On occasion I like to feature a job or profession that makes use of technology in new and unique ways. Recently I highlighted technology in farming and today it struck me as I was walking down the street that a lot of cool innovation is in use by our utility companies. This seems like a fairly staid industry at first glance, but utility companies are deploying some technologies that make their products (electricity, gas, water) more cost effective and their delivery and monitoring more efficient.
Utilities such as Pacific Power here in the Northwest are installing automated meters that can be read from a vehicle on the street rather than requiring a person to enter a customer’s property. The new meters are equipped with a radio module for transmitting data and are read by a roaming utility vehicle equipped with a radio receiver and computer. That information is downloaded to billing and accounting systems to generate utility bills. Perhaps driverless cars can take over in the future, or data can be transmitted wirelessly to the utility, thus eliminating the use of a vehicle. This is a way that IT can add value to the electric utility industry.
The New York City Department of Environmental Protection is installing automated water meters that transmit water usage to nearby rooftop antennas. This eliminates the need to drive around reading meters, which in New York City is a big plus. The technology reduces the need for estimated billing based on prior usage, which was always a best guess and caused a utility to either charge too much or too little. Automated meters reduce the error and the need to adjust bills. This technology enables customers to view daily usage via an online interface and may inspire them to conserve water.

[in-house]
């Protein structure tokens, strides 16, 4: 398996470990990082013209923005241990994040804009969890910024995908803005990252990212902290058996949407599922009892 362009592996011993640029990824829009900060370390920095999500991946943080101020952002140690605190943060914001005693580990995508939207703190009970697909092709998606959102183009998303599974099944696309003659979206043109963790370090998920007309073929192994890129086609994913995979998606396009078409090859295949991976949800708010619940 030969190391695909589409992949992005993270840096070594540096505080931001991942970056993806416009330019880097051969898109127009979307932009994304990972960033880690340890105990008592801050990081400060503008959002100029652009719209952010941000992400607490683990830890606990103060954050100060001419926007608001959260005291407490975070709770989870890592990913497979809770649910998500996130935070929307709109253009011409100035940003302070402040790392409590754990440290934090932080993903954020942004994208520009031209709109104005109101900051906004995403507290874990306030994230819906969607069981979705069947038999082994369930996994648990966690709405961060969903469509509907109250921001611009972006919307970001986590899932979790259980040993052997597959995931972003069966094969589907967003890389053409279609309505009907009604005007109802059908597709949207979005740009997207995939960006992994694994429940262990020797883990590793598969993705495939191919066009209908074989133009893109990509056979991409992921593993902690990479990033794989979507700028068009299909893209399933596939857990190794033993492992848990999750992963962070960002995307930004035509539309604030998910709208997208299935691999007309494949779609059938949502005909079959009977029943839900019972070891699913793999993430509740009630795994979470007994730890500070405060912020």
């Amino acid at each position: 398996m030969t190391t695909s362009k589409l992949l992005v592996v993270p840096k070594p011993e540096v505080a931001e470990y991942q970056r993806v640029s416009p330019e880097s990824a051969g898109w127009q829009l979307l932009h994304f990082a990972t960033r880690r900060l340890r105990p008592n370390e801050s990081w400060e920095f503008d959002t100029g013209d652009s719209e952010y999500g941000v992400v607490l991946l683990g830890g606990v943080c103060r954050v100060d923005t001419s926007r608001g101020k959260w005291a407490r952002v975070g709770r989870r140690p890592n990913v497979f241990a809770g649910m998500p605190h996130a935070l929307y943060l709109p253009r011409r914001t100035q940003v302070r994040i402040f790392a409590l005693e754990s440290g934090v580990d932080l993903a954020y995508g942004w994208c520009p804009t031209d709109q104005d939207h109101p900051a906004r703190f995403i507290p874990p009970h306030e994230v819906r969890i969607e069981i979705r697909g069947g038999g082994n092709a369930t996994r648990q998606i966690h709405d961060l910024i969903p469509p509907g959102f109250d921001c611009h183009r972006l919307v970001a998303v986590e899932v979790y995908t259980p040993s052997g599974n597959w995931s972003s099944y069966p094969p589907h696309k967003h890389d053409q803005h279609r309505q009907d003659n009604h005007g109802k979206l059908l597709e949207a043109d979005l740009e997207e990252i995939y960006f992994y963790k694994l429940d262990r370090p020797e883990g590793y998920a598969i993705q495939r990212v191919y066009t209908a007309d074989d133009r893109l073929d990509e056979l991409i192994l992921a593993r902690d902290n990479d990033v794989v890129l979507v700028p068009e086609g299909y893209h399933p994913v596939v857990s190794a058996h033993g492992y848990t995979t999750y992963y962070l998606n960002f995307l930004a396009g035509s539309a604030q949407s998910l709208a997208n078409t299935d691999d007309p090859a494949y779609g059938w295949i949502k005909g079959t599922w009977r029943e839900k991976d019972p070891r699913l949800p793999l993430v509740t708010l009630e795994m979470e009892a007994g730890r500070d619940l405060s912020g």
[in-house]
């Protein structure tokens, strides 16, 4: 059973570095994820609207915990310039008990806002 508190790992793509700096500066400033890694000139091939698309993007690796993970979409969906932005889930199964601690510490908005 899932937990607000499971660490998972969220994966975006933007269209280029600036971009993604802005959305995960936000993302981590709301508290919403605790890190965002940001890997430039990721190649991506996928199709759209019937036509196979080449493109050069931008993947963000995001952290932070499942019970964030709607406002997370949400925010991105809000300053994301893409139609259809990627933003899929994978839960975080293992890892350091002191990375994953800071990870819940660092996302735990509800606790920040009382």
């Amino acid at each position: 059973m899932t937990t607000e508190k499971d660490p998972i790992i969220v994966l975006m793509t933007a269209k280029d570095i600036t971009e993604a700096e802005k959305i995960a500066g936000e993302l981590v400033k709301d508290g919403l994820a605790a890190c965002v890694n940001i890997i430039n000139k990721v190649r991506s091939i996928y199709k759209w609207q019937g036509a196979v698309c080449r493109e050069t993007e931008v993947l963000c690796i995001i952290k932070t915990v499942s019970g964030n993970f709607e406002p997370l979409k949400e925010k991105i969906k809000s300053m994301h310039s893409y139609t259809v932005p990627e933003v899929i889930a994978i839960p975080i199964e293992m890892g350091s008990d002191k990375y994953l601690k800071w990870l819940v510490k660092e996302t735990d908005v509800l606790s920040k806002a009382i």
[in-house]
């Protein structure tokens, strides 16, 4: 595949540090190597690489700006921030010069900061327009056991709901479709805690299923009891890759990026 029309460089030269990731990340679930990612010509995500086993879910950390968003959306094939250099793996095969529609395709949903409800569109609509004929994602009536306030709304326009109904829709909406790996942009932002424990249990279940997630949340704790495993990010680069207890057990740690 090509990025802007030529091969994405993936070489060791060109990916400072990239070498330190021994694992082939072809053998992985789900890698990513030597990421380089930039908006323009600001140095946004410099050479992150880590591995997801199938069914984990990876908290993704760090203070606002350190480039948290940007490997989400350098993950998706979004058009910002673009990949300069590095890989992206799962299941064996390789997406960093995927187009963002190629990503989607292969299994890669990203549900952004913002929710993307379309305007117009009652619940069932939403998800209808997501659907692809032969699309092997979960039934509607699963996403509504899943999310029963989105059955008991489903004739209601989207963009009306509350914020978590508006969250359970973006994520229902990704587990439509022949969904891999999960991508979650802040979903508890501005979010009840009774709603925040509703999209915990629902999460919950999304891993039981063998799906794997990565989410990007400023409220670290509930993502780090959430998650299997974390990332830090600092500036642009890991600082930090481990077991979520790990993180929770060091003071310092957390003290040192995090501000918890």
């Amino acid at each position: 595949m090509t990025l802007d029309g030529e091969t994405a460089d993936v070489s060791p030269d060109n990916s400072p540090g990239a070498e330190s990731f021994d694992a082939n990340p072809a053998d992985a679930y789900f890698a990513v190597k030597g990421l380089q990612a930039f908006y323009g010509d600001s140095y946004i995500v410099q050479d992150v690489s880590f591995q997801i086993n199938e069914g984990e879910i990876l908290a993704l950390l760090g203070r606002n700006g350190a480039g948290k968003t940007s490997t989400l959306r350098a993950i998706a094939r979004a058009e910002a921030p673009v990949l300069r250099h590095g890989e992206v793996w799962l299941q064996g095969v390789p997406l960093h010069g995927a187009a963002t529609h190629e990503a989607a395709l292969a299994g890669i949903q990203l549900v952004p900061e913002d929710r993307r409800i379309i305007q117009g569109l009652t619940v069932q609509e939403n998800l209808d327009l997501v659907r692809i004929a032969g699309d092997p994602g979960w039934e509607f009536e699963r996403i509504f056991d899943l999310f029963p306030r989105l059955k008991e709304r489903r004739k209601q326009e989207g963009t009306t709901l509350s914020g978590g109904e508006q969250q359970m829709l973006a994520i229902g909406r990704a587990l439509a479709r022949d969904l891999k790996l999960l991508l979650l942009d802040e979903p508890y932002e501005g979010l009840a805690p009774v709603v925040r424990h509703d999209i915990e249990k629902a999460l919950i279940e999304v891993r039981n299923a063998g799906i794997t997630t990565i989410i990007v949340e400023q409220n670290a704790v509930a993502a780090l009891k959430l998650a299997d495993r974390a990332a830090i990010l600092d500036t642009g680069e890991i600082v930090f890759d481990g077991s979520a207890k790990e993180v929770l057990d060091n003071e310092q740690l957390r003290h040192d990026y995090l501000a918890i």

Natural gas meters use the same automated devices as water and electric utilities. One of the benefits of these devices, particularly in places like New York City where data is transmitted up to four times a day, is the utility company can promptly detect and respond to a leak. Current data is compared to a known baseline or to an averaged norm and if there is a large anomaly the system can flag an inspector to investigate. No more dangerous gas leaks, flooded yards, or large gas or water bills. IT to the rescue!
I began thinking about this technology while walking down the street and noticing black mushroom-looking devices on the lids of pit meters embedded in sidewalks and driveway aprons. I had never seen them before and my curiosity got the better of me, and there was a utility worker nearby I could ask. Many cities have already completely converted to automated meters and enjoy the conveniences of accurate data collection and billing. In future blogs, I will continue highlighting technology in other sectors. Have you ever thought about unique applications of technology? Sometimes it can come to you out of the blue while you are walking down the street.
Kelly Brown is an IT professional, adjunct faculty for the University of Oregon, and academic director of the UO Applied Information Management Master’s Degree Program. He writes about IT and business topics that keep him up at night.